I read recently some intersection between science and Hinduism; I read that scientists think in this material universe each galaxy is moving away quickly from the other ones.

So they did some math and think at one point one big explosion billions of years ago create this current rapid moving away phenomenon, termed "Big Bang".

Then some scientists had a contest for a better name, because the term Big Bang offends some people. Some entries were "Bertha D. Universe" and "Hubble's Bubble".

"Bubble" because scientists believe was some hydrogen and helium, mix together, then when there was some interaction created eventually everything else.

So is interesting is similar to the Hindu story of Bubbles coming out of pores of Vishnu. So perhaps in future we all call Big Bang "Vishnu's Bubbles", with soundtrack of "I'm Forever Blowing Bubbles", or "Tiny Bubbles", as you prefer.

Also read some information about black hole, apparently it absorbs everything that goes into it, never to return. Also scientists think now is possible we do not live in UNIverse, but a MULTIverse.

i.e. enter the black hole on one side and opens up into a new tyoe of universe on the other.

This would be like the Hindu idea that the material world is 1/4 and the spiritual world is 3/4 and must fully exit one to enter the other.

Anyway is kind of interesting some similar observations the scientists and the seers.

Good luck on all of your projects.

Anonymous said...

re: "You just have to hammer away at it and sound convinced"

Recently had an article in TIME magazine and I am sure must be on internet all over the place also.

Researchers did a study about are bosses really the most intelligent people or not? So they recruited groups of teams of 4 college students.

Nobody knew the other college students SAT scores or IQ, but the researchers did. Then they had to work together to achieve some goal. Whole thing videotaped.

Turns out whoever had the loudest mouth and most obnoxious, the students thought that was the smartest person, i.e. must have the highest IQ and SAT scores.
And that person was accepted as the group leader by the others.

When turns out that, the loud mouth person was just the person with no shame: usually had the lowest IQ of anyone and was just a bully or brazen. But the other people, with higher IQs, accepted the bully as the leader.

And also, the bully/ leader/ boss actually had the wrong answers most of the time. So...

The article said, if you think your boss is an idiot, s/he probably is. And if you think your boss is wrong, s/he probably is.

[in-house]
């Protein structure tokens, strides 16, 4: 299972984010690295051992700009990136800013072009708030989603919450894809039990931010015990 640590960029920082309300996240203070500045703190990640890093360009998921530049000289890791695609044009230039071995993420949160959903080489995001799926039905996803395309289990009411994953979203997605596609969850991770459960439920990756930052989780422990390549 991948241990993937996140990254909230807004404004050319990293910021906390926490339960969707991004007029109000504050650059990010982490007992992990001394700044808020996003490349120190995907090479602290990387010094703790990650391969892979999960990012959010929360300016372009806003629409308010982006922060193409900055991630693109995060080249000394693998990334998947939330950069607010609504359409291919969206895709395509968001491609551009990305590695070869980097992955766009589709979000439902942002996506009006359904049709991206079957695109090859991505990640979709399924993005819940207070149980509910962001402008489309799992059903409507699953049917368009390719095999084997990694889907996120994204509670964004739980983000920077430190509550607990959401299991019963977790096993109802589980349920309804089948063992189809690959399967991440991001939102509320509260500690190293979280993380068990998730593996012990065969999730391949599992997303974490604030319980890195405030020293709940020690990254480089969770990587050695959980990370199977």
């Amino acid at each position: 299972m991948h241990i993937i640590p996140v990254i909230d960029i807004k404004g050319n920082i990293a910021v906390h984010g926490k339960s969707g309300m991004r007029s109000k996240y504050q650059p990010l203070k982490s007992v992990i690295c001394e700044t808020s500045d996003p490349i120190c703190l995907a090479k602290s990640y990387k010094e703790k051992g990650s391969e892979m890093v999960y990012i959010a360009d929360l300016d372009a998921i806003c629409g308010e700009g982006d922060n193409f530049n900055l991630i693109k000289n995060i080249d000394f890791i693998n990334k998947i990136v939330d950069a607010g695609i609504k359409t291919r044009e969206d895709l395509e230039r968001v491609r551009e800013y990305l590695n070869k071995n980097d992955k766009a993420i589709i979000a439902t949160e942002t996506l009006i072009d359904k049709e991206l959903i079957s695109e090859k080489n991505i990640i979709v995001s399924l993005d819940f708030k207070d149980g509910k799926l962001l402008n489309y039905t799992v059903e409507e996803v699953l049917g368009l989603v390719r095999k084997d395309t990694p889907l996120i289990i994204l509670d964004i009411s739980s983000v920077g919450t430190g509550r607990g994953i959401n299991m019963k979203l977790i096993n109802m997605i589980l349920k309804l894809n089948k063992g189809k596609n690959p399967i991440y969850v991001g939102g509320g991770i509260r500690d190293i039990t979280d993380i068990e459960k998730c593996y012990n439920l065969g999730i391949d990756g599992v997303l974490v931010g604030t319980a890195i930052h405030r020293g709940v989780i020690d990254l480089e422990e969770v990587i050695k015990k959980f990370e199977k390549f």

It called to mind the history of various human endeavors. And also perhaps why in Taoism as well as SB, it predicts that the saintly people will go live in the mountains and caves.

Anyways can boil down history of some orgs you know into that phenomenon of group psychology.

Radhe! Radhe!

Jagat said...

I had a similar experience to that experiment once. I was applying for a civil service job with the Canadian government and I passed all the requisite exams and was called in for an interview.

All the candidates were given a packet of papers about several hypothetical issues to study and then brought in for a mock meeting. It was clear that the very first thing that many of the candidates had strategized was to take immediate control and establish their "leadership" credentials.

It was clear to me that these people were boors. I had much more nuanced views of many of the issues, seeing that too many questions had been left unclear and needed followups before coherent decisions could be made. I did not get the job. Thank God, I suppose. It was an interesting experience, though.

Tarun said...

Had to laugh out loud too. Mahaprabhu's appearance day and he told the story of Ajamila. Kirtananda M. was my Iskcon guru, and that was kinda typical of what he'd do. Of course he's a favourite scapegoat for people these days, but I don't harbour any such venom for him. It's over anyway. He seemed to be stuck in Christian Santa Rasa. Well there's something to learn there as well, and he conveyed something to me, just not Unnatojvala Rasa. He had his foibles, and did it on a grand scale, but we all got a long way to go, so I'm not gonna throw too many stones.